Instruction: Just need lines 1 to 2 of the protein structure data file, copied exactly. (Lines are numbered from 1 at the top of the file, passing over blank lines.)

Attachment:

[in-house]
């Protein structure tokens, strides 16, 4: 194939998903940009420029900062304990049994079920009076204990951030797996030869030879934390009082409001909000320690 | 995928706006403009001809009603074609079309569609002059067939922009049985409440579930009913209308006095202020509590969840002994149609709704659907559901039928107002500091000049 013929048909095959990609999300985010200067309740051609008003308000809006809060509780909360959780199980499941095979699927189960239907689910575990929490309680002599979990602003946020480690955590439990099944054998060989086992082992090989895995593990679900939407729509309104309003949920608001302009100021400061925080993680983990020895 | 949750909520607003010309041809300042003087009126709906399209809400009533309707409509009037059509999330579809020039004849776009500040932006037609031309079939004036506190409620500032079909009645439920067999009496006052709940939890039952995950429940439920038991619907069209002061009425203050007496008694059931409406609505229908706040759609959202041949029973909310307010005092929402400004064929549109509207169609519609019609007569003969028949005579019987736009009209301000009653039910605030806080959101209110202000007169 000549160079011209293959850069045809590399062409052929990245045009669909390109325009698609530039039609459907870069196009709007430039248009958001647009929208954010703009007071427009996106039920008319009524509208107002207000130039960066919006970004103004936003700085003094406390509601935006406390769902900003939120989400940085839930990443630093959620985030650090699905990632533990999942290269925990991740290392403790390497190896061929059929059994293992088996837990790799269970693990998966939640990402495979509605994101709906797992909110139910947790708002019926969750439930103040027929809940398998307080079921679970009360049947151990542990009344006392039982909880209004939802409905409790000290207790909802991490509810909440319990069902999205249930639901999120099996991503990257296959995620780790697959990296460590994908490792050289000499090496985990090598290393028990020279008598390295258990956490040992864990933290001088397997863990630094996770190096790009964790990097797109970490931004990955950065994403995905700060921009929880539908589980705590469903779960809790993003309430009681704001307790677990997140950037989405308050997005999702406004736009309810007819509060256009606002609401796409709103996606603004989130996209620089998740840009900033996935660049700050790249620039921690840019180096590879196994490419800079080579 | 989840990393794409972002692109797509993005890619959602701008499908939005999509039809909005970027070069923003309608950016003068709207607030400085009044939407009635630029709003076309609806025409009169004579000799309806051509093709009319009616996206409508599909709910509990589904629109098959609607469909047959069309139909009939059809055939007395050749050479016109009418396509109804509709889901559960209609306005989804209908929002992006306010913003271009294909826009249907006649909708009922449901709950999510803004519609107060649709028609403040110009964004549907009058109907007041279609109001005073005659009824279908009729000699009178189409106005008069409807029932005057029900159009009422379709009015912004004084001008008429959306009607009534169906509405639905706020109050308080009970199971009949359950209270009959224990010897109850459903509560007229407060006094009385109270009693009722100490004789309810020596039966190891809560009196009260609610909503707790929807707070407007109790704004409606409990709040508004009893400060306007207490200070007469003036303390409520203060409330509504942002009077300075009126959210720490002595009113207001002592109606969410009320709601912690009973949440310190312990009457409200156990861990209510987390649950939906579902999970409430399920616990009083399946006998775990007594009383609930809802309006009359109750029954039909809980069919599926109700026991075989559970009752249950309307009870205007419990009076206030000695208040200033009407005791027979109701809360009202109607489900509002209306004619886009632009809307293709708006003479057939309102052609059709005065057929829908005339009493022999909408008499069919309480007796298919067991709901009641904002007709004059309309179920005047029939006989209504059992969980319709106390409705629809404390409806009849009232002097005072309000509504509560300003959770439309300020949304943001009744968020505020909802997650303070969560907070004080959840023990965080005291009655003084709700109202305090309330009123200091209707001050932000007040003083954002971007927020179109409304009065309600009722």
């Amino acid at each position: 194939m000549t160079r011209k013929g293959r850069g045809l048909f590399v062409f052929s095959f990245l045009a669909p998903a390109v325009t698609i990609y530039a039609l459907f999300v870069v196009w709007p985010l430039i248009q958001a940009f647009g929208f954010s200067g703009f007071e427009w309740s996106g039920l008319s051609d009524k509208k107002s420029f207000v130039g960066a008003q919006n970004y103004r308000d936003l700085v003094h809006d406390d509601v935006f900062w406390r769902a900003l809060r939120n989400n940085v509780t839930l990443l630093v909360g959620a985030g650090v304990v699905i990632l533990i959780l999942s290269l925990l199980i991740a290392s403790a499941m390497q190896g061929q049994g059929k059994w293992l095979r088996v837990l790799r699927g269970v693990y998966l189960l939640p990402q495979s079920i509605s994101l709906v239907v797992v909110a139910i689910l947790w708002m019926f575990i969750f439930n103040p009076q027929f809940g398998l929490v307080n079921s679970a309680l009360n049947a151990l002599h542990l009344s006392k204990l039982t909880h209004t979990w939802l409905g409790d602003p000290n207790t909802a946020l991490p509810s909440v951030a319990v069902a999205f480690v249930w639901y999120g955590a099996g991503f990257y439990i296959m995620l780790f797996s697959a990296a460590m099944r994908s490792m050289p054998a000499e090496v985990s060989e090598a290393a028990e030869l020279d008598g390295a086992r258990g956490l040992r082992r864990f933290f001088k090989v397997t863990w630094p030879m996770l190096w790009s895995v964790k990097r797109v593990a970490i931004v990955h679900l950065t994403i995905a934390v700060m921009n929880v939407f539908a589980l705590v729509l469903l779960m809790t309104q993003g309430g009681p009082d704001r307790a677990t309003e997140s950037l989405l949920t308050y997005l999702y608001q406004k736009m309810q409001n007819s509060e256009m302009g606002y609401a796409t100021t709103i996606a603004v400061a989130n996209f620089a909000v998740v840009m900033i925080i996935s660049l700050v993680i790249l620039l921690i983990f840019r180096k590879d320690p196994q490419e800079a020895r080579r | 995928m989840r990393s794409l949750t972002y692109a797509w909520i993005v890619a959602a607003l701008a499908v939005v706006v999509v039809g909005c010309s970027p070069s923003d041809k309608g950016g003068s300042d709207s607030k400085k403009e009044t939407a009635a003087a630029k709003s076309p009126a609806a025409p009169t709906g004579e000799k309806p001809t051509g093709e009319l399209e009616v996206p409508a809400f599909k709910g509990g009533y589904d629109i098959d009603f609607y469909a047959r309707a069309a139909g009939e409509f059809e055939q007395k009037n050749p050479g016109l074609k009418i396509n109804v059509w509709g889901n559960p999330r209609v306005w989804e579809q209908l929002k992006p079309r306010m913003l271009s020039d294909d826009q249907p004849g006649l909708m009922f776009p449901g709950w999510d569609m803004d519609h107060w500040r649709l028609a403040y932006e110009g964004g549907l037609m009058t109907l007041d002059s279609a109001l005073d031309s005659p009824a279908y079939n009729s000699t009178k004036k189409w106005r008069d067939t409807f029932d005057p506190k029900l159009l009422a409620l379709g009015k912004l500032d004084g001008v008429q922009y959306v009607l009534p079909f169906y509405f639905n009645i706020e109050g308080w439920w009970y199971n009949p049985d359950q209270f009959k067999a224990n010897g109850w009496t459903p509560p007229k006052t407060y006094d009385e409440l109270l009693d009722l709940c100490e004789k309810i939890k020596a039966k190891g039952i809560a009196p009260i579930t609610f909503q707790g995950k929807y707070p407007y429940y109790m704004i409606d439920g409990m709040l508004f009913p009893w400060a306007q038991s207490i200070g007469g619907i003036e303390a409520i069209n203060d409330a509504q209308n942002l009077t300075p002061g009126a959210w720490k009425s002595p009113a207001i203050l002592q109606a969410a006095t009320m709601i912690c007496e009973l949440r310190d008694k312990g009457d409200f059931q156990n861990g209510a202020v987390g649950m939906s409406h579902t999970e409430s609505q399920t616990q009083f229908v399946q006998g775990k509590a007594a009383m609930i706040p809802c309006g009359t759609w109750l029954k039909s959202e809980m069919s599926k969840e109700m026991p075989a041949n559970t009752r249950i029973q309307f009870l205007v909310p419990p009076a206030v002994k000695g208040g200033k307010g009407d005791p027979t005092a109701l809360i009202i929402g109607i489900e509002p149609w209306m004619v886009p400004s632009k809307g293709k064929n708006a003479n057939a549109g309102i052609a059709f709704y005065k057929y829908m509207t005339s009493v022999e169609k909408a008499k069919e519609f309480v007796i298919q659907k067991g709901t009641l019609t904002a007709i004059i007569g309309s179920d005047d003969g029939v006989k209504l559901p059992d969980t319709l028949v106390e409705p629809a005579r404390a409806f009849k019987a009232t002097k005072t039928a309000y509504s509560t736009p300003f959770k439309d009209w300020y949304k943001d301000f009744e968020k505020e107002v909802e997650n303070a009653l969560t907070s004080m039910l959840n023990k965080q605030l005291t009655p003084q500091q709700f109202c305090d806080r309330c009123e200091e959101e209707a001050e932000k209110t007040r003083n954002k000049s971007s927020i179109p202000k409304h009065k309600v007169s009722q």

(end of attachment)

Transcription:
[in-house]
């Protein structure tokens, strides 16, 4: 194939998903940009420029900062304990049994079920009076204990951030797996030869030879934390009082409001909000320690 | 995928706006403009001809009603074609079309569609002059067939922009049985409440579930009913209308006095202020509590969840002994149609709704659907559901039928107002500091000049 013929048909095959990609999300985010200067309740051609008003308000809006809060509780909360959780199980499941095979699927189960239907689910575990929490309680002599979990602003946020480690955590439990099944054998060989086992082992090989895995593990679900939407729509309104309003949920608001302009100021400061925080993680983990020895 | 949750909520607003010309041809300042003087009126709906399209809400009533309707409509009037059509999330579809020039004849776009500040932006037609031309079939004036506190409620500032079909009645439920067999009496006052709940939890039952995950429940439920038991619907069209002061009425203050007496008694059931409406609505229908706040759609959202041949029973909310307010005092929402400004064929549109509207169609519609019609007569003969028949005579019987736009009209301000009653039910605030806080959101209110202000007169 000549160079011209293959850069045809590399062409052929990245045009669909390109325009698609530039039609459907870069196009709007430039248009958001647009929208954010703009007071427009996106039920008319009524509208107002207000130039960066919006970004103004936003700085003094406390509601935006406390769902900003939120989400940085839930990443630093959620985030650090699905990632533990999942290269925990991740290392403790390497190896061929059929059994293992088996837990790799269970693990998966939640990402495979509605994101709906797992909110139910947790708002019926969750439930103040027929809940398998307080079921679970009360049947151990542990009344006392039982909880209004939802409905409790000290207790909802991490509810909440319990069902999205249930639901999120099996991503990257296959995620780790697959990296460590994908490792050289000499090496985990090598290393028990020279008598390295258990956490040992864990933290001088397997863990630094996770190096790009964790990097797109970490931004990955950065994403995905700060921009929880539908589980705590469903779960809790993003309430009681704001307790677990997140950037989405308050997005999702406004736009309810007819509060256009606002609401796409709103996606603004989130996209620089998740840009900033996935660049700050790249620039921690840019180096590879196994490419800079080579 | 989840990393794409972002692109797509993005890619959602701008499908939005999509039809909005970027070069923003309608950016003068709207607030400085009044939407009635630029709003076309609806025409009169004579000799309806051509093709009319009616996206409508599909709910509990589904629109098959609607469909047959069309139909009939059809055939007395050749050479016109009418396509109804509709889901559960209609306005989804209908929002992006306010913003271009294909826009249907006649909708009922449901709950999510803004519609107060649709028609403040110009964004549907009058109907007041279609109001005073005659009824279908009729000699009178189409106005008069409807029932005057029900159009009422379709009015912004004084001008008429959306009607009534169906509405639905706020109050308080009970199971009949359950209270009959224990010897109850459903509560007229407060006094009385109270009693009722100490004789309810020596039966190891809560009196009260609610909503707790929807707070407007109790704004409606409990709040508004009893400060306007207490200070007469003036303390409520203060409330509504942002009077300075009126959210720490002595009113207001002592109606969410009320709601912690009973949440310190312990009457409200156990861990209510987390649950939906579902999970409430399920616990009083399946006998775990007594009383609930809802309006009359109750029954039909809980069919599926109700026991075989559970009752249950309307009870205007419990009076206030000695208040200033009407005791027979109701809360009202109607489900509002209306004619886009632009809307293709708006003479057939309102052609059709005065057929829908005339009493022999909408008499069919309480007796298919067991709901009641904002007709004059309309179920005047029939006989209504059992969980319709106390409705629809404390409806009849009232002097005072309000509504509560300003959770439309300020949304943001009744968020505020909802997650303070969560907070004080959840023990965080005291009655003084709700109202305090309330009123200091209707001050932000007040003083954002971007927020179109409304009065309600009722």